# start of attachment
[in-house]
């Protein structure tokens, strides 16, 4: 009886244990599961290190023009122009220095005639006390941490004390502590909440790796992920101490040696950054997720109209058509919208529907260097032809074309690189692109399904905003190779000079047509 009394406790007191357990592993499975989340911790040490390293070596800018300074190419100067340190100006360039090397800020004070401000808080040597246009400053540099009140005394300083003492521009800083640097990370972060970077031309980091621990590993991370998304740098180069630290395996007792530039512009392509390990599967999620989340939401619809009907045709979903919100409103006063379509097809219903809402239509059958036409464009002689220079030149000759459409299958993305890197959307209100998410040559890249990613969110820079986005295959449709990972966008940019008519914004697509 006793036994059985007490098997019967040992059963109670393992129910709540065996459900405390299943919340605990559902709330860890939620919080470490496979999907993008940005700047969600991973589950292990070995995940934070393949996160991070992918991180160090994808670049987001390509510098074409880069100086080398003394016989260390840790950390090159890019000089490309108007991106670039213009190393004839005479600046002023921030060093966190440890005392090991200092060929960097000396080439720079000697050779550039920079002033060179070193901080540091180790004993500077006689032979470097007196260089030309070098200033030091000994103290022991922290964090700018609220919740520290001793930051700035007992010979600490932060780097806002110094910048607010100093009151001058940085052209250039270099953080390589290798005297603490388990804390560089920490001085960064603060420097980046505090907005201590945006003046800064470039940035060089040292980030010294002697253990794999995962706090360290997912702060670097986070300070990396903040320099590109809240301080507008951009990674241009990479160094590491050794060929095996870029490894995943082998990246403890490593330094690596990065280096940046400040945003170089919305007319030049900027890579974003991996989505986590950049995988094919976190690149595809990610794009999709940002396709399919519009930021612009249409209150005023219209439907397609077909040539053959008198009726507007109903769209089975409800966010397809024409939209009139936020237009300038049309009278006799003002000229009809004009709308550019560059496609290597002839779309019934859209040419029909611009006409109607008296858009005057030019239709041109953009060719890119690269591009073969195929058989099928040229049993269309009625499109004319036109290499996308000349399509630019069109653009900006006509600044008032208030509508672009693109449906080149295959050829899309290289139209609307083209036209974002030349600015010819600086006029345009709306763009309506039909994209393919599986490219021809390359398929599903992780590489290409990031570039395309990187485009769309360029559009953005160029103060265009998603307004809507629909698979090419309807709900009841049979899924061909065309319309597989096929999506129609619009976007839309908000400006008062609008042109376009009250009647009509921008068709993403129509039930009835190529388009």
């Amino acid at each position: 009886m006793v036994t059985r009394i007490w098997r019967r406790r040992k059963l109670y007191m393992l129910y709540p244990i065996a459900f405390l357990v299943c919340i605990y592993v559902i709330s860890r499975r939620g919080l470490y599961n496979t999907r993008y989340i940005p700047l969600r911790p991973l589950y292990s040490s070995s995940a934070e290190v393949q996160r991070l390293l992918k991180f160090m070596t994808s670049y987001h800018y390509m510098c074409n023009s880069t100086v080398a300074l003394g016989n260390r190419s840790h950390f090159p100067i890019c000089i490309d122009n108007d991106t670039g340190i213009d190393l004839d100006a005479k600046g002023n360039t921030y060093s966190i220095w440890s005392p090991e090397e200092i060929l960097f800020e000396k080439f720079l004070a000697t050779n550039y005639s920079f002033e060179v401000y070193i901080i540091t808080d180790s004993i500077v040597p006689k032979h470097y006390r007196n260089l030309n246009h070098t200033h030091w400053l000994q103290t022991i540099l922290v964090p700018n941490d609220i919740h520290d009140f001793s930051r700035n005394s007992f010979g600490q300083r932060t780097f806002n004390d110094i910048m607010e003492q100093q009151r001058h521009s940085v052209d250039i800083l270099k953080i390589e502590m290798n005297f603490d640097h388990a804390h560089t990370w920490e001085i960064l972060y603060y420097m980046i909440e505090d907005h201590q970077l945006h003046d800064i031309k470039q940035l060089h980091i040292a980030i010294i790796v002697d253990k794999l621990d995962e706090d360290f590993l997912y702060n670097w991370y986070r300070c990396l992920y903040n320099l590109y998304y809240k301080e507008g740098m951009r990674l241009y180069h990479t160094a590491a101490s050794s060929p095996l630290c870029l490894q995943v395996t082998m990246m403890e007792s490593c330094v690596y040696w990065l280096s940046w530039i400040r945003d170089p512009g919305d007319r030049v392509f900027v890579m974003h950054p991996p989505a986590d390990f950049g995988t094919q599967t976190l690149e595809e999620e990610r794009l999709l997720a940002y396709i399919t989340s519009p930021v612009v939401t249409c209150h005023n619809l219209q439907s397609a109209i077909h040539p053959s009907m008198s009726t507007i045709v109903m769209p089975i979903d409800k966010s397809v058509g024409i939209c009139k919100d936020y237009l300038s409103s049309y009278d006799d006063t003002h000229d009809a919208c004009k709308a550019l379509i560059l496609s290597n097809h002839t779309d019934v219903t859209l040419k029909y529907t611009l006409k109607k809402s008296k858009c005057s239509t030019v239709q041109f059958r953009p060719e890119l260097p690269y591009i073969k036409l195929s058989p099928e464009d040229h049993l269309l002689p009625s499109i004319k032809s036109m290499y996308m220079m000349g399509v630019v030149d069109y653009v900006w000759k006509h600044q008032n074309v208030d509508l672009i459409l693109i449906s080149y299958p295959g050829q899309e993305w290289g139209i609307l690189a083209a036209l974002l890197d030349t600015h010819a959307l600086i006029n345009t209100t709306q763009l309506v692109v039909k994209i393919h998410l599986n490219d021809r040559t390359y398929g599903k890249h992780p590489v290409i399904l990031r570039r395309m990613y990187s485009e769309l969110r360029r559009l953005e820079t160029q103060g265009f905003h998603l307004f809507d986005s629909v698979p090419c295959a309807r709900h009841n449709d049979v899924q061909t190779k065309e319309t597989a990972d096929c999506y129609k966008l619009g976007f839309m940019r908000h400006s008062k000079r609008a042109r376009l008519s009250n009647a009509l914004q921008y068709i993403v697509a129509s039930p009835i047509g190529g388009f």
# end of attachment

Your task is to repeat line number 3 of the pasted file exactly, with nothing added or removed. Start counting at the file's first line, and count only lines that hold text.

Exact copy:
């Amino acid at each position: 009886m006793v036994t059985r009394i007490w098997r019967r406790r040992k059963l109670y007191m393992l129910y709540p244990i065996a459900f405390l357990v299943c919340i605990y592993v559902i709330s860890r499975r939620g919080l470490y599961n496979t999907r993008y989340i940005p700047l969600r911790p991973l589950y292990s040490s070995s995940a934070e290190v393949q996160r991070l390293l992918k991180f160090m070596t994808s670049y987001h800018y390509m510098c074409n023009s880069t100086v080398a300074l003394g016989n260390r190419s840790h950390f090159p100067i890019c000089i490309d122009n108007d991106t670039g340190i213009d190393l004839d100006a005479k600046g002023n360039t921030y060093s966190i220095w440890s005392p090991e090397e200092i060929l960097f800020e000396k080439f720079l004070a000697t050779n550039y005639s920079f002033e060179v401000y070193i901080i540091t808080d180790s004993i500077v040597p006689k032979h470097y006390r007196n260089l030309n246009h070098t200033h030091w400053l000994q103290t022991i540099l922290v964090p700018n941490d609220i919740h520290d009140f001793s930051r700035n005394s007992f010979g600490q300083r932060t780097f806002n004390d110094i910048m607010e003492q100093q009151r001058h521009s940085v052209d250039i800083l270099k953080i390589e502590m290798n005297f603490d640097h388990a804390h560089t990370w920490e001085i960064l972060y603060y420097m980046i909440e505090d907005h201590q970077l945006h003046d800064i031309k470039q940035l060089h980091i040292a980030i010294i790796v002697d253990k794999l621990d995962e706090d360290f590993l997912y702060n670097w991370y986070r300070c990396l992920y903040n320099l590109y998304y809240k301080e507008g740098m951009r990674l241009y180069h990479t160094a590491a101490s050794s060929p095996l630290c870029l490894q995943v395996t082998m990246m403890e007792s490593c330094v690596y040696w990065l280096s940046w530039i400040r945003d170089p512009g919305d007319r030049v392509f900027v890579m974003h950054p991996p989505a986590d390990f950049g995988t094919q599967t976190l690149e595809e999620e990610r794009l999709l997720a940002y396709i399919t989340s519009p930021v612009v939401t249409c209150h005023n619809l219209q439907s397609a109209i077909h040539p053959s009907m008198s009726t507007i045709v109903m769209p089975i979903d409800k966010s397809v058509g024409i939209c009139k919100d936020y237009l300038s409103s049309y009278d006799d006063t003002h000229d009809a919208c004009k709308a550019l379509i560059l496609s290597n097809h002839t779309d019934v219903t859209l040419k029909y529907t611009l006409k109607k809402s008296k858009c005057s239509t030019v239709q041109f059958r953009p060719e890119l260097p690269y591009i073969k036409l195929s058989p099928e464009d040229h049993l269309l002689p009625s499109i004319k032809s036109m290499y996308m220079m000349g399509v630019v030149d069109y653009v900006w000759k006509h600044q008032n074309v208030d509508l672009i459409l693109i449906s080149y299958p295959g050829q899309e993305w290289g139209i609307l690189a083209a036209l974002l890197d030349t600015h010819a959307l600086i006029n345009t209100t709306q763009l309506v692109v039909k994209i393919h998410l599986n490219d021809r040559t390359y398929g599903k890249h992780p590489v290409i399904l990031r570039r395309m990613y990187s485009e769309l969110r360029r559009l953005e820079t160029q103060g265009f905003h998603l307004f809507d986005s629909v698979p090419c295959a309807r709900h009841n449709d049979v899924q061909t190779k065309e319309t597989a990972d096929c999506y129609k966008l619009g976007f839309m940019r908000h400006s008062k000079r609008a042109r376009l008519s009250n009647a009509l914004q921008y068709i993403v697509a129509s039930p009835i047509g190529g388009f």